I knew him when he was a kitty-cat.
I taught J.R., his brother. Wendy would bring Ramon in when we had meetings. He was just a toddler then, a cute, messy-brown haired boy who meowed and purred. Irresistibly cute.
I’d seen Wendy and J.R. in the years since I left the Sultan School District, but not Ramon. I looked at Ramon’s Facebook page after the Skykomish River took him. Still irresistibly cute, seemingly teeming with friends, an adorable girlfriend. And so many of the photos were near the water. He must have loved it. Growing up in the Valley, as Ramon did, it’s hard not to love the water, to be drawn to it.
The water took him. It’s taken others. And, for those of us who have lived in the Skykomish Valley for any number of years, he is not the first we’ve known.
We hear the sirens, watch the path of an approaching helicopter, then we check the news. And our hearts are already sinking because, so often, we hear the news that one of us is taken.
I didn’t know Anthony “Chicago” Cunningham when he was taken, not by the Skykomish, but by a local lake. My boy went to school with him at the time, so a connection was made.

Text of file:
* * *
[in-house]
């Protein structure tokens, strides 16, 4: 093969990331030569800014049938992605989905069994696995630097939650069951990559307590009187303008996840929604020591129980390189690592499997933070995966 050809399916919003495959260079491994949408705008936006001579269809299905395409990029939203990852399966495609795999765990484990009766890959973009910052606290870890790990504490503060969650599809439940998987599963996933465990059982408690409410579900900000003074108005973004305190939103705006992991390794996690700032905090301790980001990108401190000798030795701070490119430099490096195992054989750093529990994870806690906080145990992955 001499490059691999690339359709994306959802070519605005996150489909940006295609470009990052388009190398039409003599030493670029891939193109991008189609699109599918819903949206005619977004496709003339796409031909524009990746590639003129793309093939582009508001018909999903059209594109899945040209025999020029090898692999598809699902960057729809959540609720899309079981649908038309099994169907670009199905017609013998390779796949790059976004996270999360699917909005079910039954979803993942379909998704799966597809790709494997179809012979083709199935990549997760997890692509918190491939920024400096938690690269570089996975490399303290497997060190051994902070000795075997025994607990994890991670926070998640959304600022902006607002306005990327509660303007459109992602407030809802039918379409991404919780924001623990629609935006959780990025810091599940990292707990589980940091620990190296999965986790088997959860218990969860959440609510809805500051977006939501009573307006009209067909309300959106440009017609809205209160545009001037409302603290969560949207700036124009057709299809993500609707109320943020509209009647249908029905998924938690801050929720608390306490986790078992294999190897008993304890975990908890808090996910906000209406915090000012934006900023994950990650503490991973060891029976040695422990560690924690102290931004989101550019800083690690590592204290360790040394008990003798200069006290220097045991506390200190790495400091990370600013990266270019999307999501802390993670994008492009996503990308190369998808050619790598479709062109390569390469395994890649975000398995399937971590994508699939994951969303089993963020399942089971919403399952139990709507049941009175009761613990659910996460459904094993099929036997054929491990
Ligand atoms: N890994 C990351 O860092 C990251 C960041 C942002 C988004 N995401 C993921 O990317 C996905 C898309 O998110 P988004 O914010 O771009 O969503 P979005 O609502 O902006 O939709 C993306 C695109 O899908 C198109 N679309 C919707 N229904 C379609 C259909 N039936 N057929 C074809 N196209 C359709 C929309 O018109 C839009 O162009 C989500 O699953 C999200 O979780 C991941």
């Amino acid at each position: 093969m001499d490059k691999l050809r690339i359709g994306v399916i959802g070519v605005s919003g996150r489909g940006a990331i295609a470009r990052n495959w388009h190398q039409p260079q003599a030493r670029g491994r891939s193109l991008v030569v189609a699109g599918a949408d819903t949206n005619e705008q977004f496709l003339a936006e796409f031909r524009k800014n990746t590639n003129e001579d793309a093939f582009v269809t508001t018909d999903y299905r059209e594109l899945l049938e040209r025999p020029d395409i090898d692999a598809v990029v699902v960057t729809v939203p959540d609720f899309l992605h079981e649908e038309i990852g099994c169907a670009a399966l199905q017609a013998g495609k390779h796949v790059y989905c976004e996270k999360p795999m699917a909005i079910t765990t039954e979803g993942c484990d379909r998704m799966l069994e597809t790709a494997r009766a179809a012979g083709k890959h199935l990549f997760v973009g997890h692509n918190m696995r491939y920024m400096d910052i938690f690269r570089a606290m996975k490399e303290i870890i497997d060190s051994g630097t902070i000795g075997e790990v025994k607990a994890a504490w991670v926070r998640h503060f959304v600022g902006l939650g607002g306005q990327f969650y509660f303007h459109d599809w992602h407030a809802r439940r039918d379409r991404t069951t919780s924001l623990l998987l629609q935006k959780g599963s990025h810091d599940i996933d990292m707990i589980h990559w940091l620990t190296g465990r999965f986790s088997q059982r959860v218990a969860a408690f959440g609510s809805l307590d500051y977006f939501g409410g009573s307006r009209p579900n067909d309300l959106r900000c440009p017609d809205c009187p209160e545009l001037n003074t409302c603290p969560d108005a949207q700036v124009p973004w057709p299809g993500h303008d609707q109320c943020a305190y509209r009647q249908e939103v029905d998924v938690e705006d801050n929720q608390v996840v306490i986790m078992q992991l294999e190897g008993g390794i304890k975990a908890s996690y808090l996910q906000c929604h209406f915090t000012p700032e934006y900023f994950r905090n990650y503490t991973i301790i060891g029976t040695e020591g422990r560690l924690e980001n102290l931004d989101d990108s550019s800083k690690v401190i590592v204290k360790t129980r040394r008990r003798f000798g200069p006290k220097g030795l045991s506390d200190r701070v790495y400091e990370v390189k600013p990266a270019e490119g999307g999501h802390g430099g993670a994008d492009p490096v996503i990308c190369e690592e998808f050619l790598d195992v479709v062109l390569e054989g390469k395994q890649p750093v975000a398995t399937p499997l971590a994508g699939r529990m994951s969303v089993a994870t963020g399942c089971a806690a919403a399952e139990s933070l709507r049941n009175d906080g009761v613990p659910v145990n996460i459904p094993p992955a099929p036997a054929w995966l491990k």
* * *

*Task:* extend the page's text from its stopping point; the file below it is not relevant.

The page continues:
It was not until nearly a decade later that the connection became much closer.
I met and got to know Tony’s dad, Paul. He’s the drummer in the band for which I sing. What a guy; he’s talented, he’s got a great sense of humor and he can imitate the Rainman to a tee.
He doesn’t wear his heart on his sleeve, but one can’t spend too much time with Paul without knowing that there is a giant hole ripped into it. He misses his boy. He misses him every day. And, when June comes and the anniversary of the tragedy of the loss of his son nears, his pain becomes palpable, so much so that he reminds his friends that the date draws near so we understand why the jokes aren’t cracking and the beats maybe aren’t delivered with the usual snap.
Burying a child is a parent’s worst nightmare and the pain does not go away. Ever. A parent doesn’t have to have lost a child to understand that.
A couple of years ago, my daughter told me a story of an impromptu rafting trip with friends; how she got caught in a snag, how she almost went under, the fear she had that she would be taken. She learned a lesson that day, but only because the Skykomish let her go and she was allowed to live.
Had she not, I would be like Paul, like Wendy, living on with that rotten, festering hole in the heart that will never scab over.
The rivers are cold and deceptive and unforgiving. The lakes are calm, hiding the dangers. It happens every year. To one of ours, or someone else’s beloved child.
It’s hard to do when you’re young and cool, but it MUST be okay to say, “This is stupid and dangerous. I’m not doing it.” Maybe your statement will make it easier for another kid to say the same thing. And maybe a young person’s life will be saved. And a parent won’t need to grieve for the rest of his or her life.
And an irresistibly cute former kitty-cat will grow to be a fine man.
Kathie Savelesky is the office manager at the Monroe Monitor and Valley News.